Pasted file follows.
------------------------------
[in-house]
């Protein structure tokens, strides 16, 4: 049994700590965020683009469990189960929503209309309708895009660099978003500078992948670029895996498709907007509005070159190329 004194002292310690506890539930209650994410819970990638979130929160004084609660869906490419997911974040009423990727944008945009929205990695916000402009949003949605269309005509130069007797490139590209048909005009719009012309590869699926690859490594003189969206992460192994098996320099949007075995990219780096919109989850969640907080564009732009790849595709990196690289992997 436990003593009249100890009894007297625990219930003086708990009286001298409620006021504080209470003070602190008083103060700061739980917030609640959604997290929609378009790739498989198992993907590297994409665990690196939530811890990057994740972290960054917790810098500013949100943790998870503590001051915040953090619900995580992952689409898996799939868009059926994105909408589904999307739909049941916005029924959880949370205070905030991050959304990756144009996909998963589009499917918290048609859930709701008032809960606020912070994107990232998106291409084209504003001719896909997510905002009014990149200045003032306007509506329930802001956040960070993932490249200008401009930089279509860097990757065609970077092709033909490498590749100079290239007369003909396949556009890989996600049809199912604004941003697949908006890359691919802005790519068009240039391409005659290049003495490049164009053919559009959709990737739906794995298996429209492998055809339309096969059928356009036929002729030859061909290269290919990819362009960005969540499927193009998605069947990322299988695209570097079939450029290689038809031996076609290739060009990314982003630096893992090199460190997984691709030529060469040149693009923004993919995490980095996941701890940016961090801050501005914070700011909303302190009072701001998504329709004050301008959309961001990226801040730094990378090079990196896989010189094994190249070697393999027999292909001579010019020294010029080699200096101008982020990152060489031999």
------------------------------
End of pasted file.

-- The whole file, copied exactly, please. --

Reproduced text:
[in-house]
């Protein structure tokens, strides 16, 4: 049994700590965020683009469990189960929503209309309708895009660099978003500078992948670029895996498709907007509005070159190329 004194002292310690506890539930209650994410819970990638979130929160004084609660869906490419997911974040009423990727944008945009929205990695916000402009949003949605269309005509130069007797490139590209048909005009719009012309590869699926690859490594003189969206992460192994098996320099949007075995990219780096919109989850969640907080564009732009790849595709990196690289992997 436990003593009249100890009894007297625990219930003086708990009286001298409620006021504080209470003070602190008083103060700061739980917030609640959604997290929609378009790739498989198992993907590297994409665990690196939530811890990057994740972290960054917790810098500013949100943790998870503590001051915040953090619900995580992952689409898996799939868009059926994105909408589904999307739909049941916005029924959880949370205070905030991050959304990756144009996909998963589009499917918290048609859930709701008032809960606020912070994107990232998106291409084209504003001719896909997510905002009014990149200045003032306007509506329930802001956040960070993932490249200008401009930089279509860097990757065609970077092709033909490498590749100079290239007369003909396949556009890989996600049809199912604004941003697949908006890359691919802005790519068009240039391409005659290049003495490049164009053919559009959709990737739906794995298996429209492998055809339309096969059928356009036929002729030859061909290269290919990819362009960005969540499927193009998605069947990322299988695209570097079939450029290689038809031996076609290739060009990314982003630096893992090199460190997984691709030529060469040149693009923004993919995490980095996941701890940016961090801050501005914070700011909303302190009072701001998504329709004050301008959309961001990226801040730094990378090079990196896989010189094994190249070697393999027999292909001579010019020294010029080699200096101008982020990152060489031999």